By Holly Schilling
Many of you have seen the new movie The Sound of Freedom. If you haven’t yet, here’s a brief synopsis: After rescuing a boy from ruthless child traffickers, a federal agent learns the boy's sister is still captive and decides to embark on a dangerous mission to save her. With time running out, he quits his job and journeys deep into the Colombian jungle, putting his life on the line to free her from a fate worse than death.
Based on a true story, the movie stars Jim Caviezel who plays Tim Ballard, a former government agent who embarks on a mission to rescue children from sex traffickers in Colombia. It is produced by Angel Studios—the same company that created The Chosen, the very popular three season series depicting Jesus and his followers.
Covering such a difficult subject, the movie is very well made. It is utterly heart wrenching without being unnecessarily graphic. While it has mixed reviews, it is certainly very popular (its latest gross revenue was 8.5 million since its opening on July 4th) and it is definitely raising awareness on child trafficking and the message that, “God’s children are not for sale.”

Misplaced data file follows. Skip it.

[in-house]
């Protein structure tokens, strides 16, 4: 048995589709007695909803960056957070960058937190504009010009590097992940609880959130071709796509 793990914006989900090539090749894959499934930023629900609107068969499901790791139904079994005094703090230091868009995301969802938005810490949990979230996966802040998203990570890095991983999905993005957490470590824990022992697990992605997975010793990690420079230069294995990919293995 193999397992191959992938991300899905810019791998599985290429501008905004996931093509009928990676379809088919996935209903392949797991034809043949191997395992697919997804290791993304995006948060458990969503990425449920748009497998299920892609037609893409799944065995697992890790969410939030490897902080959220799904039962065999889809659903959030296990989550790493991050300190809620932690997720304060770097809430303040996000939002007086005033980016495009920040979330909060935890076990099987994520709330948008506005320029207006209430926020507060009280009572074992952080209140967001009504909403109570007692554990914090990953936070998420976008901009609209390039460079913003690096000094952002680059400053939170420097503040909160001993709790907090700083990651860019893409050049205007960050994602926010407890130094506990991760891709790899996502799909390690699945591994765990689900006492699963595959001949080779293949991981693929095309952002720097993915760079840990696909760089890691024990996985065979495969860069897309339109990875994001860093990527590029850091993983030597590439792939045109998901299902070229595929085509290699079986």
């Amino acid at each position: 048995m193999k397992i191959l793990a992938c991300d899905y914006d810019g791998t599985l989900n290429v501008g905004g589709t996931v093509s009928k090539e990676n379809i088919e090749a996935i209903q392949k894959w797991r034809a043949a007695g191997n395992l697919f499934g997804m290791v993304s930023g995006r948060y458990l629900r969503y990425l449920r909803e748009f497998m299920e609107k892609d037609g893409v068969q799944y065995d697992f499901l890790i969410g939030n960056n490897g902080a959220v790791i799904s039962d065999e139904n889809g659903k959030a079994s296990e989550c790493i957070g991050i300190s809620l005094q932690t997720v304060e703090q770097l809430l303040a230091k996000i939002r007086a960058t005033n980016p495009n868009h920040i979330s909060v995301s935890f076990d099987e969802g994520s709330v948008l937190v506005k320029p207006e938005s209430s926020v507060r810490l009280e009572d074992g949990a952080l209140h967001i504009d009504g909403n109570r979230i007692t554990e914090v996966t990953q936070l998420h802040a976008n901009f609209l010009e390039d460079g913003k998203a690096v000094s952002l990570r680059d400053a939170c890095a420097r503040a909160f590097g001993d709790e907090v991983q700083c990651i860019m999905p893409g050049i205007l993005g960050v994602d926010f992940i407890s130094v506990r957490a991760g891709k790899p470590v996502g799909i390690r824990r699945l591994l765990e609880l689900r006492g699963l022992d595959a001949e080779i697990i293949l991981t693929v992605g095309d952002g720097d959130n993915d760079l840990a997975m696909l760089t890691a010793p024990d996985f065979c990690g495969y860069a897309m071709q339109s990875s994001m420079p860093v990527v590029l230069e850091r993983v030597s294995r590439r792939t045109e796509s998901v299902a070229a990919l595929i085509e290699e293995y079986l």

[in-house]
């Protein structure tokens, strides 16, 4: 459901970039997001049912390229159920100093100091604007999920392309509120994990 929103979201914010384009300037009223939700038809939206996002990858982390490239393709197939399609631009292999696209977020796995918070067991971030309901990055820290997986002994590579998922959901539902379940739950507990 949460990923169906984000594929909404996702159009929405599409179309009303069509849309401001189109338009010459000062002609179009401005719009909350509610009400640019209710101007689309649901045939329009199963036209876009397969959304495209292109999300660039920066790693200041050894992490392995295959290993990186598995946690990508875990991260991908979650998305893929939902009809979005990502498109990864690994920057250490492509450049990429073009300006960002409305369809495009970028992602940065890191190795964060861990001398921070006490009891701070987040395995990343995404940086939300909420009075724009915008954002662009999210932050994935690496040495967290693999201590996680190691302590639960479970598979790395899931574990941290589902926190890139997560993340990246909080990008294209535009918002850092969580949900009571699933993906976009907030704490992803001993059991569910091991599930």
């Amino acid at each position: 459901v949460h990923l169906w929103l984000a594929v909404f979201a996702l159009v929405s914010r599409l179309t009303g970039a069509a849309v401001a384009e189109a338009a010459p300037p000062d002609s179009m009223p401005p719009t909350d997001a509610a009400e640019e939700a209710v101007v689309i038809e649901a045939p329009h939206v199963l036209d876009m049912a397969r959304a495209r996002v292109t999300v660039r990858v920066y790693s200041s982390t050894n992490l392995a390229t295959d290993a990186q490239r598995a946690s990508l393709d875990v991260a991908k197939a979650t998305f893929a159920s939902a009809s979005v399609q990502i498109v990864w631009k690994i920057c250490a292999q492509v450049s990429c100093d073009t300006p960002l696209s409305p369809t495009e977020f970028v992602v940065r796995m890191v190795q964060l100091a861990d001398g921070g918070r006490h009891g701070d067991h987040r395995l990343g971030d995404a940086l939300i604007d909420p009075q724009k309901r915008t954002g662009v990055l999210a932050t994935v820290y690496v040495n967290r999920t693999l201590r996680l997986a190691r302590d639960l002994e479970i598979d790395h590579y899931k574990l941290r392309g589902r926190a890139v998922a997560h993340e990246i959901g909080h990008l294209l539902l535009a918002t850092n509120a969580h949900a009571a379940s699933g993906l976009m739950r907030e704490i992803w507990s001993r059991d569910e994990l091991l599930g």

I think the hardest part for Christians is what to do when they walk out of this movie. You’ve seen this distressing movie and been told at the end: There are more humans trapped today in slavery than at any point in human history, including when slavery was legal. You’re angry, sad, and helplessly asking yourself, What do I do now?
While we may not be able to go to Columbia to rescue children, there are some places near us that we could become involved with. A few for you to research are Vista Maria, an organization that focuses on healing and advocacy for human trafficking victims, and Michigan Abolitionist Project, (MAP), a group working to prevent and end human trafficking in Michigan and beyond. You can help by donating, volunteering, and especially just educating yourself and others on this very real problem.
Vista Maria even seeks volunteers to act as “Heartmovers,” people who perform ministry services and prayer groups for youth, serving 2 to 4 hours a month and offering a moral compass and spiritual teaching for the abuse survivors in their residential program. Isn’t that what we should all be to all people we meet; a heart mover. Helping people move from the greatest slavery of all—the slavery of sin and death—to the freedom found only in Christ. Ultimately, God’s grace is the sound of freedom everyone in our world needs to hear.